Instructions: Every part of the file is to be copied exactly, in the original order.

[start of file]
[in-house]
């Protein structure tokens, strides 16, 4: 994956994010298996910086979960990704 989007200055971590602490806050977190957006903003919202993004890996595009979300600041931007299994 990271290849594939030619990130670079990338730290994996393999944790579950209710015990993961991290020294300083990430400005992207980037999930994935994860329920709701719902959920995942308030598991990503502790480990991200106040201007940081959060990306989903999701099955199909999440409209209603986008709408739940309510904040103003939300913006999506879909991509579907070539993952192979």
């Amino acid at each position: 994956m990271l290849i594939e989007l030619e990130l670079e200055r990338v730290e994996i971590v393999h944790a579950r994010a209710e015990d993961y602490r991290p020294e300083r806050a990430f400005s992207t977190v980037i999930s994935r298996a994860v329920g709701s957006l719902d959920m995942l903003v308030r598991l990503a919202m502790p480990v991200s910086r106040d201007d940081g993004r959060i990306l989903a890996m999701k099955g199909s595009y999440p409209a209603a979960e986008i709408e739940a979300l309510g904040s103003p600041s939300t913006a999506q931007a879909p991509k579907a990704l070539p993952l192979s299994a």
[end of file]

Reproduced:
[in-house]
């Protein structure tokens, strides 16, 4: 994956994010298996910086979960990704 989007200055971590602490806050977190957006903003919202993004890996595009979300600041931007299994 990271290849594939030619990130670079990338730290994996393999944790579950209710015990993961991290020294300083990430400005992207980037999930994935994860329920709701719902959920995942308030598991990503502790480990991200106040201007940081959060990306989903999701099955199909999440409209209603986008709408739940309510904040103003939300913006999506879909991509579907070539993952192979």
């Amino acid at each position: 994956m990271l290849i594939e989007l030619e990130l670079e200055r990338v730290e994996i971590v393999h944790a579950r994010a209710e015990d993961y602490r991290p020294e300083r806050a990430f400005s992207t977190v980037i999930s994935r298996a994860v329920g709701s957006l719902d959920m995942l903003v308030r598991l990503a919202m502790p480990v991200s910086r106040d201007d940081g993004r959060i990306l989903a890996m999701k099955g199909s595009y999440p409209a209603a979960e986008i709408e739940a979300l309510g904040s103003p600041s939300t913006a999506q931007a879909p991509k579907a990704l070539p993952l192979s299994a």